Fujifilm FinePix XP90 2020 Latest Updated Review.
The FinePix XP90 is a 16-megapixel camera with 5x optical zoom and a 35mm-equivalent focal length range of 28mm-140mm. The new Fuji XP90 is one tough cookie, waterproof up to a 50 foot depth, shockproof from 5.8 feet, freeze proof to 14 degrees Fahrenheit, and dustproof.
The FinePix XP90 replaces last year’s XP80 to become FujiFilm’s flagship (and since the discontinuation of the XP200, only) toughened and waterproof compact camera.
As is often the way with new compact cameras, the XP90 isn’t actually all that new.
It boasts identical toughness credentials to the XP80, being waterproof to 15m/50ft, shockproof to a height of 1.75m/5.8ft, freezeproof to -10°C/-14°F, as well as dustproof.
The lens also retains optical image stabilisation.
The only significant improvement made to the Fujifilm FinePix XP90 is a new 3-inch, 920k-dot LCD screen. Its extra features have been seen before on the XP80, but they are fairly extensive.
Apart from a few minor styling tweaks, the XP90 looks almost the same as the XP80 . It’s unabashedly made of plastic, yet the build quality is high and there are no flexing or obvious weaknesses.
The only minor problem we have when we are very nitpicking is the clearly visible bulge of the lens, which is a magnet for dents and scratches if you drop the camera.
We also have little to say about the ergonomics of the XP90. You have good grip at the front and back.
However, the video and playback buttons are very small and especially the latter is difficult to press when wearing gloves.
Image Quality of the Fujifilm FinePix XP90
During our Fujifilm FinePix XP90 review we took all the photos with the 16 megapixel JPEG setting, which gave an average image size of 7MB.
It is no surprise that the FinePix XP90 with its outdated sensor and image processing does not offer the best image quality.
Even during normal daytime conditions, there isn’t much detail and fine landscape foliage is smeared more than we would expect from a 1 / 2.3 sensor.
It is only the physical dimensions of the images that clearly show the megapixel count of the sensor.
Ease of Use
Apart from some minor styling tweaks, the Fujifilm FinePix XP90 follows the outgoing XP80’s outward appearance.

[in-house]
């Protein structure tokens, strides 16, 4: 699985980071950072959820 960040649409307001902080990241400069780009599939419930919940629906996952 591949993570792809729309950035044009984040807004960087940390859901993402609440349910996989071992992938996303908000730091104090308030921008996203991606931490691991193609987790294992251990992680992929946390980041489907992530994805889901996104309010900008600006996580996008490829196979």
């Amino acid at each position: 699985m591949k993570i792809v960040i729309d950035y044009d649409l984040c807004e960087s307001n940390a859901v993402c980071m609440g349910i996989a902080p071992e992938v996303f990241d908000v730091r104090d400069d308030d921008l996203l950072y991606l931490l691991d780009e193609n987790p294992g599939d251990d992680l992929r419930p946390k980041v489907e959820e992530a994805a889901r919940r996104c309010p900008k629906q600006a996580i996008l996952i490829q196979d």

It’s unashamedly plastic, though the build quality is high and there’s no flex or obvious weak points.
The only slight issue if we’re nit-picking is the prominent lens bulge, which is a magnet for chips and scratches if the camera is dropped.
The XP90’s ergonomics are also hard to fault, with a good sized front finger grip and a textured thumb rest on the back.
Even the shutter release is textured so it’s easier to press when underwater, however the video and playback buttons are very small and the latter is especially tricky to press when wearing gloves.
Front of the Fujifilm FinePix XP90
The increased screen resolution helps display Fujifilm’s clear menu interface at its best.
With so many pages of camera options, it isn’t easy to remember where to find any one setting. Splitting the camera’s settings into additional categories would make for faster, more logical camera control.
It’s also a pity that there isn’t a separate menu containing frequently used camera settings to avoid entering the main menu for almost every function change.
Alongside the new screen there are two buttons for controlling the XP90’s 5x optical zoom, which is unchanged from the XP80 and provides an acceptable
Rear of the Fujifilm FinePix XP90
The interval timer allows you to set the Fujifilm FinePix XP90 to record images over a duration of up to six hours, with shots fired every 3, 5, or 10 seconds, up to a minimum frequency of 10-minute intervals.
It’s a useful feature for shooting time-lapse sequences, and if you select the Time-Lapse Movie option from the main menu, the XP90 will convert the recorded images into a video with a resolution of up to 1920×1080 and a frame rate of 60, 30, or 10fps.
That won’t be enough to power lengthier time lapse sequences, and it’s not really enough for normal shooting, especially when compared with the Nikon Coolpix AW130 that’ll manage 370 shots per charge.
This 16-megapixel waterproof and rugged camera captured images with good quality.
We judged this model good for outdoor performance, such as shooting landscapes in the daytime; good for indoor performance, such as photographing a well-lit basketball game in a gym;
The FinePix XP90 captured flash shots that were fair. In our distance test, we found the camera’s flash could illuminate most subjects that are closer to the camera, but had some problems with distant subjects.
This camera includes a 5x zoom lens, bit more zoom than a standard 3x.
The lens also has wide-angle (28mm) capability that’s useful for landscapes and group portraits, although you may notice a bit of distortion when you’re shooting faces up close, for instance.
This is an important feature; taking hand-held shots at the telephoto end of the zoom range can generally blur or soften images due to the slight movement of your hands
Shooting telephoto in well-lit scenes, this model did an excellent job of minimizing the effects of camera shake.
In low-light settings, it performed well but sometimes produced blurry photos. Overall, the shake reduction results from our tests were very good.